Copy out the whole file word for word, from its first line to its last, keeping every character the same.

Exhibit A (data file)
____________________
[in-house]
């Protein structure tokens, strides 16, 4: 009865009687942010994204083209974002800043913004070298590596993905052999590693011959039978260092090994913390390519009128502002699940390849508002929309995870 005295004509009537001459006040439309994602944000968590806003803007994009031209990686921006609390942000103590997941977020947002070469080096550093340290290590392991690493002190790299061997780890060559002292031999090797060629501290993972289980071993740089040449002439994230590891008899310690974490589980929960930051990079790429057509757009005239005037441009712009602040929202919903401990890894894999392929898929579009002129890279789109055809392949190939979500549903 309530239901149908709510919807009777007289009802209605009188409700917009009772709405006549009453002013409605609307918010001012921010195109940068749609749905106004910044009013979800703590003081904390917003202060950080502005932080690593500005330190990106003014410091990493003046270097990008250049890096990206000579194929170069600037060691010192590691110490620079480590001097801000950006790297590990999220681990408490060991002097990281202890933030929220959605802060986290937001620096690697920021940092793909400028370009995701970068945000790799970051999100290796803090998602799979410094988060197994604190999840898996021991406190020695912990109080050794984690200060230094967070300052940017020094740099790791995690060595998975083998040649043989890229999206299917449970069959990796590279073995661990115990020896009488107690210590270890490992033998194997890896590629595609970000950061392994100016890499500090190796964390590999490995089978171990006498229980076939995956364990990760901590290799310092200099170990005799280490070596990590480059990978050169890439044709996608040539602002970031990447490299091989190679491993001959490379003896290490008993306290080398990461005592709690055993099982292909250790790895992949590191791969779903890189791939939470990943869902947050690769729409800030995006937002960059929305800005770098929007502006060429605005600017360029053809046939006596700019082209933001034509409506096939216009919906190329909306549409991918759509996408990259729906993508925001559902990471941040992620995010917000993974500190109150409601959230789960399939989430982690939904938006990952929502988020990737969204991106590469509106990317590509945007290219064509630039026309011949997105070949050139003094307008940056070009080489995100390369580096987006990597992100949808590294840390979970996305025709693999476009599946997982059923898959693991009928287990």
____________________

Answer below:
[in-house]
């Protein structure tokens, strides 16, 4: 009865009687942010994204083209974002800043913004070298590596993905052999590693011959039978260092090994913390390519009128502002699940390849508002929309995870 005295004509009537001459006040439309994602944000968590806003803007994009031209990686921006609390942000103590997941977020947002070469080096550093340290290590392991690493002190790299061997780890060559002292031999090797060629501290993972289980071993740089040449002439994230590891008899310690974490589980929960930051990079790429057509757009005239005037441009712009602040929202919903401990890894894999392929898929579009002129890279789109055809392949190939979500549903 309530239901149908709510919807009777007289009802209605009188409700917009009772709405006549009453002013409605609307918010001012921010195109940068749609749905106004910044009013979800703590003081904390917003202060950080502005932080690593500005330190990106003014410091990493003046270097990008250049890096990206000579194929170069600037060691010192590691110490620079480590001097801000950006790297590990999220681990408490060991002097990281202890933030929220959605802060986290937001620096690697920021940092793909400028370009995701970068945000790799970051999100290796803090998602799979410094988060197994604190999840898996021991406190020695912990109080050794984690200060230094967070300052940017020094740099790791995690060595998975083998040649043989890229999206299917449970069959990796590279073995661990115990020896009488107690210590270890490992033998194997890896590629595609970000950061392994100016890499500090190796964390590999490995089978171990006498229980076939995956364990990760901590290799310092200099170990005799280490070596990590480059990978050169890439044709996608040539602002970031990447490299091989190679491993001959490379003896290490008993306290080398990461005592709690055993099982292909250790790895992949590191791969779903890189791939939470990943869902947050690769729409800030995006937002960059929305800005770098929007502006060429605005600017360029053809046939006596700019082209933001034509409506096939216009919906190329909306549409991918759509996408990259729906993508925001559902990471941040992620995010917000993974500190109150409601959230789960399939989430982690939904938006990952929502988020990737969204991106590469509106990317590509945007290219064509630039026309011949997105070949050139003094307008940056070009080489995100390369580096987006990597992100949808590294840390979970996305025709693999476009599946997982059923898959693991009928287990």